Roughly 40 kids watched trees transition from new to old growth Friday as they floated under the eaves of Jedediah Redwoods State Park.

The youngsters, sixth-, seventh- and eighth-grade students from Gasquet Mountain School, spotted birds and other animals from rafts and kayaks on a float down the Smith River courtesy of Redwood Rides. They enjoyed a short hike, braved a mild set of rapids their guides dubbed "Disneyland" and had a barbecue when they tied up at the park's day-use area, said principal Rae Fearing.

Fearing noted when her students went over the rapids, the river was shallow enough for their raft guide to help the school's kayakers through the area.

"It was a great experience," she said. "Low risk, and to be able to have support the whole way — they had fun; it was super exciting."

Redwood Rides owners Adam Spencer and Alex Kwan and other guides took their charges from the Forks Boat Ramp to the day-use area at Jedediah Smith Redwoods State Park. It was a float of about three miles, Spencer said. During their excursion, Spencer said they discussed the relationship between salmon and the forests of the Pacific Northwest.

"Myself and my business partner, Alex, we both took some of our first paddling trips through school field trips on world class rivers in Minnesota and Wisconsin," said Spencer, who went before the Del Norte County Unified School District Board of Trustees last month to secure permission for the Mountain School trip. "We've really emphasized safety and caution at every turn of our trips, and our guides are certified in swift water rescue."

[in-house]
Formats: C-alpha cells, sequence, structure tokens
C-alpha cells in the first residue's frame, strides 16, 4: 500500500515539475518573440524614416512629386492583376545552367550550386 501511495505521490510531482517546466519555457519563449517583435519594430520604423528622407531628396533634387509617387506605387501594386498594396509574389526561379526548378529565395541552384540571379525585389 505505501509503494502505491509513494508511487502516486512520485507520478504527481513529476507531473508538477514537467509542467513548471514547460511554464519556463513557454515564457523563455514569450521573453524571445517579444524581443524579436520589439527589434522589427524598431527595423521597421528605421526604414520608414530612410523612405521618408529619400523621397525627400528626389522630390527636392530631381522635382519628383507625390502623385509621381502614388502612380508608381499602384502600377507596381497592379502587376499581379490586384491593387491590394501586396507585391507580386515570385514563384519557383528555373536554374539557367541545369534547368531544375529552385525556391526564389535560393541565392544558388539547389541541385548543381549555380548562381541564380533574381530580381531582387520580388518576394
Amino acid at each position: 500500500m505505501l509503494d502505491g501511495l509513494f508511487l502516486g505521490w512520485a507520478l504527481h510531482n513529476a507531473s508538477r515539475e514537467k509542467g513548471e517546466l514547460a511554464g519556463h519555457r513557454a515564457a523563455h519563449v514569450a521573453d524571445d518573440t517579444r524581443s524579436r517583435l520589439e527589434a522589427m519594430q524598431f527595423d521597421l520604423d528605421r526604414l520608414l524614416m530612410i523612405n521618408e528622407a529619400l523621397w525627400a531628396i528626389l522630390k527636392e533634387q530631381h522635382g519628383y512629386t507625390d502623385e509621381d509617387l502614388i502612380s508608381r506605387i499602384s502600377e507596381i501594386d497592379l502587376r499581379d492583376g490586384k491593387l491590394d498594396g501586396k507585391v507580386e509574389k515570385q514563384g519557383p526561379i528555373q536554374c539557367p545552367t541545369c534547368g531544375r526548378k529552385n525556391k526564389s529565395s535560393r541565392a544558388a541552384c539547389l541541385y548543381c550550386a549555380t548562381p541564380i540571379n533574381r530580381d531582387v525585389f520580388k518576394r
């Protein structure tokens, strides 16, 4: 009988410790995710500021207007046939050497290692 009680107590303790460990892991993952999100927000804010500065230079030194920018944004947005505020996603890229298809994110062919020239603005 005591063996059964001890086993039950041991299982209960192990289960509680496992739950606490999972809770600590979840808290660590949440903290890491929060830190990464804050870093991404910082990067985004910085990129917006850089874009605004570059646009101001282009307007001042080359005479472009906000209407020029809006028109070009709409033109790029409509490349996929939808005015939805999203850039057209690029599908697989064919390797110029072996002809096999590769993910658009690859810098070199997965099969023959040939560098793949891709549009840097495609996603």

Redwood Rides has hosted kayak and rafting trips for other schools as well, including Trinidad and Jacoby Creek elementary schools in Humboldt County, Spencer said. He said the Mountain School trip came a day before Redwood Rides celebrated its five-year anniversary with free floats and a barbecue for the community.

"A lot of locals have never floated the Smith," he said.

The same goes for many of Fearing students. Most have been swimming in the river and have gone to the Forks, Fearing said, but very few have had the "full river rafting experience." Others, she said, raft with their parents regularly.

"I was sitting with a mix of both in my raft," she said. "They were just so excited because we're busy the whole time. It's still calm, but you're paddling (and) navigating. They were super excited to get to do something outdoors and physical. It's different than your normal hanging out at Jed Smith or hike in the trees."

Reach Jessica Cejnar at jcejnar@triplicate.com .

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